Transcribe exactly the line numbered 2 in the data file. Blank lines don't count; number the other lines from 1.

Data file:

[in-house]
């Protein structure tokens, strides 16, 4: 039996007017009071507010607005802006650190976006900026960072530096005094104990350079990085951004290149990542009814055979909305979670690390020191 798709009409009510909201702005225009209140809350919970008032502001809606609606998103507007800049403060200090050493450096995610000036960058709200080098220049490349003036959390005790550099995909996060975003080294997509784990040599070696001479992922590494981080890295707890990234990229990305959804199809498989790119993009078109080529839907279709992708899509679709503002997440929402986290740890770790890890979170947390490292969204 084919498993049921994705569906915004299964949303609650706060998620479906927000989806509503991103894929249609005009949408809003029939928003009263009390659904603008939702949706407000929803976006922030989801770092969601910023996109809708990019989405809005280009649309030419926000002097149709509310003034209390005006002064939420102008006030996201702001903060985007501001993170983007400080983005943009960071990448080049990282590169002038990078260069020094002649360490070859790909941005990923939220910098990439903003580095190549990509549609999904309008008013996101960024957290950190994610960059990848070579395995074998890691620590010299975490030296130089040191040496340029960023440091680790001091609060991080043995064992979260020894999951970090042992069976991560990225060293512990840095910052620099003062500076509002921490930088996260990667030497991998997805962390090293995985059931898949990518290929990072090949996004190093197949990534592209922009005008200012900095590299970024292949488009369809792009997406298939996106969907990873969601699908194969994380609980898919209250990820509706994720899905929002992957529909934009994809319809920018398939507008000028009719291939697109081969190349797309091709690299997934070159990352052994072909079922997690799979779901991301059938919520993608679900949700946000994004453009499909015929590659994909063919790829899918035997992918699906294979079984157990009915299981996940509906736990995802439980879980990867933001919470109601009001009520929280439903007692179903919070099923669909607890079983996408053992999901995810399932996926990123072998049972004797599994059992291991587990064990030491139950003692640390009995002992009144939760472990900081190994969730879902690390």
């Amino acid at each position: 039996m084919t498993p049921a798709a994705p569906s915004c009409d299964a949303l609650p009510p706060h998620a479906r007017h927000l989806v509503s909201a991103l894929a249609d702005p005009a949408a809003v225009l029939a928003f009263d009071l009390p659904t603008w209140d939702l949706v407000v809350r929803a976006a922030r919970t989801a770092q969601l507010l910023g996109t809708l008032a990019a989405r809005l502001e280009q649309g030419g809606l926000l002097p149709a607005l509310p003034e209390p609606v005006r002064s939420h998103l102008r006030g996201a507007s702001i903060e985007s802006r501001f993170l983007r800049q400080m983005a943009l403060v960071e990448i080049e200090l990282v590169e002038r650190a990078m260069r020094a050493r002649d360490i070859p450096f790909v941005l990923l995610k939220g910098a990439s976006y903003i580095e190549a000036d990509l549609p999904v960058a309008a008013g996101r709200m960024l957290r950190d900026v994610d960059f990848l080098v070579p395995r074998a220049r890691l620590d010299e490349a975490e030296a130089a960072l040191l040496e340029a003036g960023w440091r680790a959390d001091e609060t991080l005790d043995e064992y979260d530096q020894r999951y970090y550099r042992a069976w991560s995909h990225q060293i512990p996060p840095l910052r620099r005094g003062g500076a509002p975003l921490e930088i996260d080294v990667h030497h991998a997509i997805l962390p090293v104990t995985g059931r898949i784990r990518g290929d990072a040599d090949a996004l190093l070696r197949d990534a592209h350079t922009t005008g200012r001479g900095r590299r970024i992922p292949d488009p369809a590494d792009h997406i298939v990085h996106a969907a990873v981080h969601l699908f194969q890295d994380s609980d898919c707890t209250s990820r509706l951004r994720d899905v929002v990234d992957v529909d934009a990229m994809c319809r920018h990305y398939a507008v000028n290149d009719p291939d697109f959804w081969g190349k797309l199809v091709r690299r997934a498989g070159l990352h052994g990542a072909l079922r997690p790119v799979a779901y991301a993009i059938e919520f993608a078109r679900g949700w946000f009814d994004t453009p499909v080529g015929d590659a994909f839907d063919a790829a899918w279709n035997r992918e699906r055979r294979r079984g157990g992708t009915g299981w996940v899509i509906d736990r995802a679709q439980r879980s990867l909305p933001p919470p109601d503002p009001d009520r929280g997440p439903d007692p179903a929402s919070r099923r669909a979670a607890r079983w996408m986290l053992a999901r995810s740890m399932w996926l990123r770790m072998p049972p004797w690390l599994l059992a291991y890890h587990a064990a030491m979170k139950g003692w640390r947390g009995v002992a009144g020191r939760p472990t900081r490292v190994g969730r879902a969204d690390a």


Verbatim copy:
């Protein structure tokens, strides 16, 4: 039996007017009071507010607005802006650190976006900026960072530096005094104990350079990085951004290149990542009814055979909305979670690390020191 798709009409009510909201702005225009209140809350919970008032502001809606609606998103507007800049403060200090050493450096995610000036960058709200080098220049490349003036959390005790550099995909996060975003080294997509784990040599070696001479992922590494981080890295707890990234990229990305959804199809498989790119993009078109080529839907279709992708899509679709503002997440929402986290740890770790890890979170947390490292969204 084919498993049921994705569906915004299964949303609650706060998620479906927000989806509503991103894929249609005009949408809003029939928003009263009390659904603008939702949706407000929803976006922030989801770092969601910023996109809708990019989405809005280009649309030419926000002097149709509310003034209390005006002064939420102008006030996201702001903060985007501001993170983007400080983005943009960071990448080049990282590169002038990078260069020094002649360490070859790909941005990923939220910098990439903003580095190549990509549609999904309008008013996101960024957290950190994610960059990848070579395995074998890691620590010299975490030296130089040191040496340029960023440091680790001091609060991080043995064992979260020894999951970090042992069976991560990225060293512990840095910052620099003062500076509002921490930088996260990667030497991998997805962390090293995985059931898949990518290929990072090949996004190093197949990534592209922009005008200012900095590299970024292949488009369809792009997406298939996106969907990873969601699908194969994380609980898919209250990820509706994720899905929002992957529909934009994809319809920018398939507008000028009719291939697109081969190349797309091709690299997934070159990352052994072909079922997690799979779901991301059938919520993608679900949700946000994004453009499909015929590659994909063919790829899918035997992918699906294979079984157990009915299981996940509906736990995802439980879980990867933001919470109601009001009520929280439903007692179903919070099923669909607890079983996408053992999901995810399932996926990123072998049972004797599994059992291991587990064990030491139950003692640390009995002992009144939760472990900081190994969730879902690390």